It is less than nine years until the Paris Agreement and the UN Sustainability Goals must be met. We are now in what must be the decade of action!
NCA is cheering on ambitious and energetic politicians who take the world's crises seriously. We have three demands for the new Norwegian Government in the areas of climate finance, tax justice and development aid. These are three demands that can make a crucial difference for the world's poorest.
The new government must step up Norway's climate financing in line with a fair share of responsibility. The Paris Agreement obliges all countries to contribute to solving the climate crisis based on historical responsibility and economic capacity. Norway scores high on both and must therefore step up its climate financing considerably. Climate finance plays a crucial role in achieving the Paris Agreement because it enables all countries to increase their climate ambitions, including developing countries. Norway, together with other rich countries, is committed to increase climate financing drastically. Without access to stable climate financing for many years to come, the world will not achieve the goals of the Paris Agreement to limit global warming and adapt to climate change.
In order for Norway to be able to increase climate financing in line with our obligations and a fair share of responsibility, a comprehensive plan must be prepared for financing to escalate, which also looks at innovative sources of financing. Financing for climate adaptation must be a priority, with a focus on small-scale projects in the least developed countries that contribute to strengthening local food security and reducing inequality and poverty. Climate financing must be arranged based on the developing countries' own climate plans and development needs.
We would like to emphasize that there are heavy reasons for increasing climate financing in addition to an aid budget of 1 per cent of GNI. It is the poorest countries that are hit first and hardest by climate change, a crisis they have to a small extent contributed to create. When the world community must increase climate funding in the future, it is very important that investment in such a global common good is not made at the expense of other important areas such as health, education, and support for human rights organizations.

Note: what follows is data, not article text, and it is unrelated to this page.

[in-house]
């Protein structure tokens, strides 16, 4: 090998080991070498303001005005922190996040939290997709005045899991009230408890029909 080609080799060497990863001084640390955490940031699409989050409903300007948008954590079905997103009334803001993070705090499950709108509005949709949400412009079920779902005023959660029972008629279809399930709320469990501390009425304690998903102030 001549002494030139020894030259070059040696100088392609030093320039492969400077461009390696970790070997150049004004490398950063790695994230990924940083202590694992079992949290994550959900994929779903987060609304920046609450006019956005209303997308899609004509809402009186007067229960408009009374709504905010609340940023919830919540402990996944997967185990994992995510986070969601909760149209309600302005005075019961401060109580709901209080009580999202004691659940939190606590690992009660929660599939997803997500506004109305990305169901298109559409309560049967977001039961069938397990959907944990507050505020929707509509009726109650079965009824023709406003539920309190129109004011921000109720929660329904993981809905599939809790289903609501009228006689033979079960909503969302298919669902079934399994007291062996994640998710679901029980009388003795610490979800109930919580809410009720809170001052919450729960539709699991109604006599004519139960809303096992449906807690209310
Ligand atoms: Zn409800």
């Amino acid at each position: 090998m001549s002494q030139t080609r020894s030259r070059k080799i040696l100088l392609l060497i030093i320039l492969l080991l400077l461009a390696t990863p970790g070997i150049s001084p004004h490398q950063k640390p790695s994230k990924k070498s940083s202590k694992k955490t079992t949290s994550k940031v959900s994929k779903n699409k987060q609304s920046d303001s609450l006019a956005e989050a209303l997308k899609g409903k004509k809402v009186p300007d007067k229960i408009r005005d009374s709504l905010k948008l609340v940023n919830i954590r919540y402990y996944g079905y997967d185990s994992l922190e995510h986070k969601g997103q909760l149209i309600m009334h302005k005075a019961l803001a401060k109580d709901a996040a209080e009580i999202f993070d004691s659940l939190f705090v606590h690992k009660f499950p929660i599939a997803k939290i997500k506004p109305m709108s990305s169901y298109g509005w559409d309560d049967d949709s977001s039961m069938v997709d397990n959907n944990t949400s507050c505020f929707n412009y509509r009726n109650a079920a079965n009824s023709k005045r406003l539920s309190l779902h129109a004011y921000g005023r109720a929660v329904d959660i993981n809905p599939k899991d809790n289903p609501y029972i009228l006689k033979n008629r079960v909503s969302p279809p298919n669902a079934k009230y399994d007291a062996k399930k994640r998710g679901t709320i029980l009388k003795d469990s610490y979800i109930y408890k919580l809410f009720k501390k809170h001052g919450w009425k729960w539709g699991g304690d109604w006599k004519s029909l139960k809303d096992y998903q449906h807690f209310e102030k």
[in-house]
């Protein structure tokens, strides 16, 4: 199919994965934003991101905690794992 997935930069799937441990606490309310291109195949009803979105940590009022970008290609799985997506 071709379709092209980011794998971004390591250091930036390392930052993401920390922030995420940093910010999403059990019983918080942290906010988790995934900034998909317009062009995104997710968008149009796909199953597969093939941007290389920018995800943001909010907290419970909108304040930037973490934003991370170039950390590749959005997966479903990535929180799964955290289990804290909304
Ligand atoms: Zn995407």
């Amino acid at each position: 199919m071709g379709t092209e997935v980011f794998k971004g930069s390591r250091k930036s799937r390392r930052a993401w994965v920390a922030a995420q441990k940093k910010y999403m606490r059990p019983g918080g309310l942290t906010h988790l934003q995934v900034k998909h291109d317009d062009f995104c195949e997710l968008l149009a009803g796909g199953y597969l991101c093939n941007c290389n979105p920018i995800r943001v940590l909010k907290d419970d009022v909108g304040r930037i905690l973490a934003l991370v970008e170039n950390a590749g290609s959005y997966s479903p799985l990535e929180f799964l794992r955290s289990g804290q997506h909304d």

In this report, NCA and Vista Analysis provide 10 suggestions on how climate finance can be funded.
We are pleased that both the Centre Party (Sp) and the Labour Party (Ap) in their programs are committed to working for better international tax rules. The Labour Party's program states that Norway shall work for an international convention on economic transparency, which is also recommended by the UN's high-level panel FACTI. We believe this is a very good suggestion. Long-term global problems require long-term global solutions. To lead in this work internationally requires courage, ingenuity, and a long-term effort. But the world does not move forward without someone leading the way, even in a complicated area such as international tax rules.
Tax evasion and avoidance are among the biggest threats against the country's ability to provide welfare to their population. Today's international tax rules are complicated and provide great opportunities for multinational companies to move profits from high-tax countries to low-tax countries. This is particularly affecting developing countries, which are missing out on large sums of money that should have been available to deal with the crises these countries are facing.
The time is ripe to put in place an effective tax system that is adapted to a modern economy and that works well for all countries, including developing countries. Financial transparency and strong international cooperation are crucial to succeed in this.
NCA is working with more than 30 organizations to demand that Norway take the lead in a global tax convention.
NCA urges that the obligation to provide at least one percent of GNI in development aid must be included in a new government platform. We also urge that continued assistance has poverty reduction as its main purpose and efforts must be directed at the most vulnerable.
The post of Minister for Development must be continued to ensure that a coherent policy for development is prioritized in the Government's work and for Norway to be able to take international leadership in the field of development. A Minister for Development should not only manage the development aid budget, he or she should also devote much of their time to change the cause of poverty and injustice and launching initiatives that can mobilize far larger sums than development aid budgets.
As a result of the climate crisis, conflicts and the pandemic, the need for both long-term and humanitarian aid is increasing. At the same time, the room for manoeuvre for civil society is declining in more and more countries, and attacks on help workers are increasing. The development aid must help ensure a strong civil society such as the human rights advocates, hold the authorities accountable, and build robust institutions and tax systems. We must focus on sustainable and robust food systems that increase access to nutritious food and at the same time protect the environment and climate. Humanitarian and long-term assistance must be better integrated, with a focus on crisis prevention. In vulnerable countries with a high level of conflict, it is important to work long-term and address the various causes of conflict. Local organizations, including women's rights organizations, should be given higher priority as partners.
Picture: Drought in Ethiopia. Photo by: Håvard Bjelland.